A broken mirror joined together
During the Southern and Northern Dynasties (420-589), there lived a beautiful, intelligent princess name Lechang in the State Chen. She and her husband Xu Deyan loved each other dearly. But before long their country was in danger of being invaded by the troops of the Sui Dynasty. Princess Lechang and Xu Deyan had a premonition that their county would be occupied by the invaders and they would have to leave the palace and go into exile. During the chaos they might lose touch with each other. They broke a bronze mirror, a symbol of the unity of husband and wife into two parts and each of them kept a half. They aGREed that each would take their half of the mirror to the fair during the Lantern Festival, which is on the 15th day of the first Lunar month, in the hope that would meet again. When they were united the two halves would join together. Soon their premonition came true. During the chaos of war, the princess lost touch with her husband was taken to a powerful minister Yang Su’s house and was made his mistress.
At the Lantern Festival the next year, Xu Deyan took his half of the mirror to the fair. He hoped that he could meet his wife. It so happened that a servant was selling the other half of the bronze mirror. Xu Deyan recognized it immediately. He asked the servant about his wife. As he heard about her bitter experience, tears rolled down his cheeks. Xu Deyan wrote a poem on the half of the mirror kept by his wife: "You left me with your broken mirror Now the mirror is back but not you I can no longer see your reflection in the mirror Only the bright moon but not you" .
the servant brought back the inscribed half of the mirror to princess Lechang. For days, she could not help sobbing because she knew her husband was still alive and that he missed her but they could not meet forever.
the minister, Yang Su, found this out. He was also moved by their true love and realized it was impossible to get Lechang’s love. So he sent for Xu Deyan and allowed the husband and wife to reunite.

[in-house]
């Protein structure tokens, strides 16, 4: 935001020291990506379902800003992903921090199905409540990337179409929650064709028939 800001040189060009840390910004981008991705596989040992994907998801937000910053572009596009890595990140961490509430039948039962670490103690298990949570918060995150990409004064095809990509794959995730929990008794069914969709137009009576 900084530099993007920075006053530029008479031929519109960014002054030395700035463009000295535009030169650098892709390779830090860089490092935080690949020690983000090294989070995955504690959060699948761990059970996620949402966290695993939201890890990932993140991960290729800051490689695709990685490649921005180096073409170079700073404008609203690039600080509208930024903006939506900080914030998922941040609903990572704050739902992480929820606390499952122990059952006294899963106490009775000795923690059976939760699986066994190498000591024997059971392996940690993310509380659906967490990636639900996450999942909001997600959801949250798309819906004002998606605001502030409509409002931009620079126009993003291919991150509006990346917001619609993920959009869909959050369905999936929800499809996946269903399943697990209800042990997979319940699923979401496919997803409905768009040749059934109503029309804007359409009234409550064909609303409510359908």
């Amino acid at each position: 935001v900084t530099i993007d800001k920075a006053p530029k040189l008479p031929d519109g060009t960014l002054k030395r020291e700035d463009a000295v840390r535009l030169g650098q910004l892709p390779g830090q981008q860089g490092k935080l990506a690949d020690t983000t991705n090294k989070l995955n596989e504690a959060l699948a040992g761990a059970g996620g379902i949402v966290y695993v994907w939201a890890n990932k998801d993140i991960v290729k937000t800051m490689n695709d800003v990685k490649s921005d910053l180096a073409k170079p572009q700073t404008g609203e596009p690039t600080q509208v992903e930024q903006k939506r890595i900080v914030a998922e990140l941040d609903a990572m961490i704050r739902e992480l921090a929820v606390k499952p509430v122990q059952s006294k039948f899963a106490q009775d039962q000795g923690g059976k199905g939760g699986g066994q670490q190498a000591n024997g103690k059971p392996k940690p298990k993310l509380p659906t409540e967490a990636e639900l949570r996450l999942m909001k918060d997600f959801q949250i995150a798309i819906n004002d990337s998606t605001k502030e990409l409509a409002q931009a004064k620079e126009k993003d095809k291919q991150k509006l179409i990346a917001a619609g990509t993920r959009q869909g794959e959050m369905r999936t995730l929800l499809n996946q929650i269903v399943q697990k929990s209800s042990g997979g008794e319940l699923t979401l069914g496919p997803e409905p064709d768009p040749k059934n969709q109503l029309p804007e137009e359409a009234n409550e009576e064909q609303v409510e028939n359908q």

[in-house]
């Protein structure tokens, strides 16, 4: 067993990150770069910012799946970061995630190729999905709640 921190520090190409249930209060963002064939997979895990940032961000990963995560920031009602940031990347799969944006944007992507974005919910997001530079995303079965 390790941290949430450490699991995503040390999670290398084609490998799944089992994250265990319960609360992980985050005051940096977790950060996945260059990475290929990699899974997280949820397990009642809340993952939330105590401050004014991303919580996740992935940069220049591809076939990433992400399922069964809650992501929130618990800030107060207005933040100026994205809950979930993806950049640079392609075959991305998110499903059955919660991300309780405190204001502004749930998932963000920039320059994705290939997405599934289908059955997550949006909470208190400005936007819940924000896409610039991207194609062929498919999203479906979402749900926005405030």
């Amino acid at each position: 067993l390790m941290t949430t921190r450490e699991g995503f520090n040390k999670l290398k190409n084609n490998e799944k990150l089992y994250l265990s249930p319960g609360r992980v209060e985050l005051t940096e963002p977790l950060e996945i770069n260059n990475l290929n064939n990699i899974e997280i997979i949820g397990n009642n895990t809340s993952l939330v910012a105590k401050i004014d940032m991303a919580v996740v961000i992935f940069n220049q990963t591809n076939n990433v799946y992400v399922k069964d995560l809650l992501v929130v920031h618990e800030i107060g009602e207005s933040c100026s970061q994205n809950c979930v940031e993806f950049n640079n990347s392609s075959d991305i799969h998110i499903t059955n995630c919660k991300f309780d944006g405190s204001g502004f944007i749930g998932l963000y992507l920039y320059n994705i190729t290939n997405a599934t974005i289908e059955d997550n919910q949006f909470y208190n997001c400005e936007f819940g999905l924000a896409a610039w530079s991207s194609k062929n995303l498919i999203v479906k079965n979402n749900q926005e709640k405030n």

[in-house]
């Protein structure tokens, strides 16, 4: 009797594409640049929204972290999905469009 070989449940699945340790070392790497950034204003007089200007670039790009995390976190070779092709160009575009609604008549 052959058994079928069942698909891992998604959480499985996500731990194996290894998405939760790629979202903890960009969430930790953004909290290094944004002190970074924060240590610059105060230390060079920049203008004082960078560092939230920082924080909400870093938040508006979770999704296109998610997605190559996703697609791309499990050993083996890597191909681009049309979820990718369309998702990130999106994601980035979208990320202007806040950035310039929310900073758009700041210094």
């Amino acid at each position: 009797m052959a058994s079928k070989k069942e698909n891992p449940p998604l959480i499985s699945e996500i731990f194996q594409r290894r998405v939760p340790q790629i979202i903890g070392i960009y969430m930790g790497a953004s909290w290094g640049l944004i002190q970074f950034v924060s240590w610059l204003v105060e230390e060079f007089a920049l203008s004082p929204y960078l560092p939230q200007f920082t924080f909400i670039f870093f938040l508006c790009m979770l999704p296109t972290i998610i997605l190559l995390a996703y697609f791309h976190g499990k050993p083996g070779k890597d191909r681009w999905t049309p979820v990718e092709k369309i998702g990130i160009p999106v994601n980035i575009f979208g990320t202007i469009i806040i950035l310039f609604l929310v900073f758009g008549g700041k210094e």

From that story comes the idiom "A broken mirror joined together".
It is used to suggest the happy reunion of a separated couple.
Yan Zi of the State of Qi was sent on a mission to the State ofChu. The King of Chu intended to humiliate the State of Qi toYan Zi’s face.
One day, the King of Chu gave a banquet for Yan Zi. Just
when they were enjoying it, two petty officials brought a convictto the King.
Deliberately the King of Chu asked:
"What crime has this man committed?"
One of the petty officials answered: "He robs."
Again the King of Chu asked:
“Where is he from?"
The petty official answered:"He is from the State of Qi."
The King of Chu turned to Yan Zi and said:"So the people of the State of Qi are used to committingrobbery."
Yan Zi stood up and replied: "Your Majesty, I heard that when orange trees grown in thesouth of the Huai River are transplanted to the north of Huai River,they become trifoliate orange trees. Outwardly the leaves of orangetrees and those of trifoliate orange trees look alike, but the tastesof their fruits are entirely different. Our people of the State of Qinever commit robbery, but once they come to the State of Chu,they start to engage in criminal activities. I think, maybe this isthe effect of the environment and climate here."
As the King of Chu heard this, he was struck dumb withshame.
Love me, love my dog.
There was a state called zhou (周) in the chinese history.
One day, the king of zhou asked his officials for advice on deal with prisoners of war.
An official said, "i once heard if you love someone, you are intended to love even the crows on the roof of his house; if you hate someone, you are intended to hate even the walls and the parapets of his. The prisoners of war were enemies fighting against us. In my opinion, we’d better kill them all."[/en
[en]But the king didn’t agree with him."I think we should treat the prisoners of war differently by differing them into those who are guilty and those who are not. The guilty ones will be sentenced to death in order to avoid future disasters." Another official put forward his suggestion.
The king didn’t think it was a proper way, either.
Then a third one said, "Your majesty, I think all the prisoners should be set free and sent back home to work in the fields and support themselves by their own labor. Moreover, you should keep strictly the rules for reward and punishment and treat your relatives and friends impartially.The people are sure to believe in you if you administer our country by morals and laws."
The king thought the official’s proposal was quite reasonable so he accepted and followed it.As a result, the domestic situation soon settled down and gradually the country became more stable and stronger.
The idiom is then used to mean that if you love someone,you’ll love people and things relative to him as well.